An Everyday Guide to Resolutions
My first column for 2014 for EDGE and the link to the edited version that was published.
It’s a New Year. A New You, right? That’s what they say, isn’t it? The New Year’s Resolution is a practice dating back centuries, to the ancient Babylonians, the Romans, the Knights of the Middle Ages. People of varying religions and cultures have had their individual spin on the practice over the years; and, still, it is reported that the percentage of people who succeed at their New Year’s Resolution falls, generally, around 8%. Not even ten percent: EIGHT. I think the chances of increasing that number are good, with a little guidance and focus. Though most people resolve to be healthier (work out, lose weight, stop smoking), some of these resolutions are financial, others may be work oriented, some could be to relax more or spend time with the loved ones. The truth is, whatever the resolution, a person can achieve their goals. It just takes a little work.
Recognize that every day is a new opportunity. I make resolutions throughout the year; why wait until January 1st? There is no bad time to improve your life. Since every day is an opportunity, each day that you wake up and make an effort, however small, puts you one step closer to reaching your goal. It doesn’t matter if you ate a piece of cake at last night’s party. Don’t quit just because of that! That was last night; and it was just a piece of cake. Today is a day that you can spend eating right. This moment is your life.
In personal training, we are taught to guide our clients to having SMART goals: Specific, Measurable, Attainable, Relevant, Time – Bound. Before you make any resolution, make sure that you aren’t setting yourself a task so intimidating that you cannot make it happen: that’s dangerous because the emotional and psychological reaction to perceived failure will send you face first into a bottle, a pie, a carton of cigarettes, a shopping spree or any other self-medication that comforts you when you’ve been beating yourself up. My trainer taught me to count my reps in sets of five – you can do anything for five reps. So set yourself achievable short term goals, by the day, the week or the month – chances are that, after four weeks, you will notice the progress that you have made and be spurred on, so much the harder.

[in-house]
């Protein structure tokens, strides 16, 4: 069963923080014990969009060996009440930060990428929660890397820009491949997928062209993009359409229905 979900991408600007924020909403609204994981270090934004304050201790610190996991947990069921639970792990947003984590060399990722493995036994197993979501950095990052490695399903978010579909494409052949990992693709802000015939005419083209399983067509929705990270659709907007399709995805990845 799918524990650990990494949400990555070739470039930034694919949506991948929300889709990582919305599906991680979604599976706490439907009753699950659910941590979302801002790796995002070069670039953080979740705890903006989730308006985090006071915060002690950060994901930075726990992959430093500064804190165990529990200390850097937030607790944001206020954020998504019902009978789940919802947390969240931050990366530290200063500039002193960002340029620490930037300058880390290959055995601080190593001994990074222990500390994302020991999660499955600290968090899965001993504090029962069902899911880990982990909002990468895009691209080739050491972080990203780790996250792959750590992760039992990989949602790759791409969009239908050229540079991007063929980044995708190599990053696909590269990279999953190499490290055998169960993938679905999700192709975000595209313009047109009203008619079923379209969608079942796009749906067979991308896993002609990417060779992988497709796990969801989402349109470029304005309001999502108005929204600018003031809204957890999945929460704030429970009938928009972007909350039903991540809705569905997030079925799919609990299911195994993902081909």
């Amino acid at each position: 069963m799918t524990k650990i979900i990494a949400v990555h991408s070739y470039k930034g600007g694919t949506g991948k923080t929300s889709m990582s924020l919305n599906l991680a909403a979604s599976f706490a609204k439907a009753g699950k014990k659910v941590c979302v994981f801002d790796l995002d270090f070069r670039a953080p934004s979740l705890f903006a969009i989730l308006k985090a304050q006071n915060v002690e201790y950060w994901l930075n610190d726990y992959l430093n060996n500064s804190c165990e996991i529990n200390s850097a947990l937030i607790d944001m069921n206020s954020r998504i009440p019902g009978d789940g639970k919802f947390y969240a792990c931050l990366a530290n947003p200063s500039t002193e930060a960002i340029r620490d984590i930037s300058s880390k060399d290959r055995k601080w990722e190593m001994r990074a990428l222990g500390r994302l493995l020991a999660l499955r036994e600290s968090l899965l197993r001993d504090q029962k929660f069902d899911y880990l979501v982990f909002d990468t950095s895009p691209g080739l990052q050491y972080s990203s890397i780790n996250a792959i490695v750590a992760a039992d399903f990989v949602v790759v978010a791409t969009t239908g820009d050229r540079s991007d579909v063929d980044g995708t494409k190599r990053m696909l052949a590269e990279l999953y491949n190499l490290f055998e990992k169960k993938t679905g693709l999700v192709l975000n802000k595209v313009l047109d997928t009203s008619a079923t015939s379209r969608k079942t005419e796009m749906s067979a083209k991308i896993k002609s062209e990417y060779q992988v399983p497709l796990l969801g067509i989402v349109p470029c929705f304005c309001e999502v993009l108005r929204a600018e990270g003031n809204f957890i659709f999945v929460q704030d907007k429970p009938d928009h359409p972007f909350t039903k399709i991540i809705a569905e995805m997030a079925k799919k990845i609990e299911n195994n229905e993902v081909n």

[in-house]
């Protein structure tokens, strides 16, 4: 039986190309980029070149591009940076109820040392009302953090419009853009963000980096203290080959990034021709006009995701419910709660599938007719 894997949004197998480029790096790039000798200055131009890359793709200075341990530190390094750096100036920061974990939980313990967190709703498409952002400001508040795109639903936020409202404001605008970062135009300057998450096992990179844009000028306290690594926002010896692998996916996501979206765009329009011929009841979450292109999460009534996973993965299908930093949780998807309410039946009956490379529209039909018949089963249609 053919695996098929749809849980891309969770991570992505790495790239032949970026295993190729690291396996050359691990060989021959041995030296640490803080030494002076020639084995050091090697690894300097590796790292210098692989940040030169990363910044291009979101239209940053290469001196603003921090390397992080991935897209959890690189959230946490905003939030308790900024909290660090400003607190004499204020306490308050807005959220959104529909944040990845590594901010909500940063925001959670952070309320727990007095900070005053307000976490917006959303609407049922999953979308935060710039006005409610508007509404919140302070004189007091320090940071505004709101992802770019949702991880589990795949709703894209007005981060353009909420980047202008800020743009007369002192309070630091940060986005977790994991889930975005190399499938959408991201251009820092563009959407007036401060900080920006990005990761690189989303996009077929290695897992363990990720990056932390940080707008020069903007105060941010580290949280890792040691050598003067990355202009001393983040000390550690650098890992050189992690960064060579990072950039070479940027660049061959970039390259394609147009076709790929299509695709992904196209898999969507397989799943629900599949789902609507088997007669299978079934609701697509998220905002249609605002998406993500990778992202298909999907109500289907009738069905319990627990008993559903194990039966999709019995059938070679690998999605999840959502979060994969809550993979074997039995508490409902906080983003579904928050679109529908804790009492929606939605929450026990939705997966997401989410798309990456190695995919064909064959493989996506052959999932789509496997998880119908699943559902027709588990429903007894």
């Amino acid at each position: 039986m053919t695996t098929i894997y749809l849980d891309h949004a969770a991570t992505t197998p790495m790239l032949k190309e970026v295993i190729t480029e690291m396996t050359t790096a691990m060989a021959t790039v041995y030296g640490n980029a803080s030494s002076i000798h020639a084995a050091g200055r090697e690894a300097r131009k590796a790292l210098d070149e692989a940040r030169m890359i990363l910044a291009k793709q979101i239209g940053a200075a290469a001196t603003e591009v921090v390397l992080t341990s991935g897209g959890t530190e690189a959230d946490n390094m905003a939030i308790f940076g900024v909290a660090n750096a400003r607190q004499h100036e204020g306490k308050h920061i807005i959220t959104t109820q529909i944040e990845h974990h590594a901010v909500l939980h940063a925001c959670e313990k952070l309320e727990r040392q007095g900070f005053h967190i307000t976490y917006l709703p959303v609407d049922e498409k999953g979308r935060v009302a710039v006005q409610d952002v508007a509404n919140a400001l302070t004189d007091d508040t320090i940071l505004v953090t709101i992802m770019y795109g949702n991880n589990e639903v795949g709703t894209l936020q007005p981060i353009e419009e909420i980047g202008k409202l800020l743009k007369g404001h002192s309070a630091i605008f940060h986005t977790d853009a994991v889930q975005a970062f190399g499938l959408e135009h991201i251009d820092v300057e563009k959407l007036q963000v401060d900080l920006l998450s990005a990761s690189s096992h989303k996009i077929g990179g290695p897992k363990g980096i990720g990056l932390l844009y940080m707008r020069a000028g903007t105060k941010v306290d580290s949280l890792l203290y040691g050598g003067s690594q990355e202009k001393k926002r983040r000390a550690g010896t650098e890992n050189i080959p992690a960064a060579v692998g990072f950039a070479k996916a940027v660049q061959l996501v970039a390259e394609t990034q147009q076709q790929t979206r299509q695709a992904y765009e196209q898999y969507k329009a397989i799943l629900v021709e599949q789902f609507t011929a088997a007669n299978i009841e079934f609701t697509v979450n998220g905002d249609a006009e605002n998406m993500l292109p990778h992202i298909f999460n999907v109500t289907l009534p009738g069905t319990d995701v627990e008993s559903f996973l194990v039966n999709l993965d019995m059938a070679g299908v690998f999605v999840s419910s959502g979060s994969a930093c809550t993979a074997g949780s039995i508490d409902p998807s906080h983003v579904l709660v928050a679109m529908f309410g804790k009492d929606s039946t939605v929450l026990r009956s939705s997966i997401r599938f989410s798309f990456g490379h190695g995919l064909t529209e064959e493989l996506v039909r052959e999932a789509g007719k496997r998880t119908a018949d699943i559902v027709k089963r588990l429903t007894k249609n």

Speaking of progress… I keep notebooks for everything. Money earned/spent, food consumed, workouts, days sober. It is a tangible and visible way for me to know that I’m doing it! My calendar tells me when to train each day, when to eat, how many days it’s been since my last cigarette, my last drink, when the next circuit party is. I am doing it – and for nobody but myself. When you are aware that it’s something you’re doing for yourself, you want to do it more, especially, when you have visibly charted proof of results!
You don’t have to do it alone, by the way. Involve your husband, your best girlfriend, a family member, to take the journey with you (and please remind yourself that it is a JOURNEY… results are not an overnight thing; enjoy the journey of being kinder to yourself). If you have someone training with you, dieting with you, not smoking with you, saving money with you, you will feel the support and camaraderie. Hell, you can even get an app to do your resolution with you! You are never alone.
When I was losing 60 pounds through diet and exercise, I craved Cheetos… No kidding… Every day. I told myself, though, that I was doing this for me, that I had eaten plenty of Cheetos in my life and that, when I was in shape, the Cheetos would still be there. By the time I got to my fighting weight, I didn’t crave Cheetos anymore. The point is: do it for yourself, believe in yourself, take it a day at a time and ask for help when you need it. This is to make your quality of life better. This is just for you.
What if re-incarnation isn’t real and this is the only go-round you get? Make it count, now.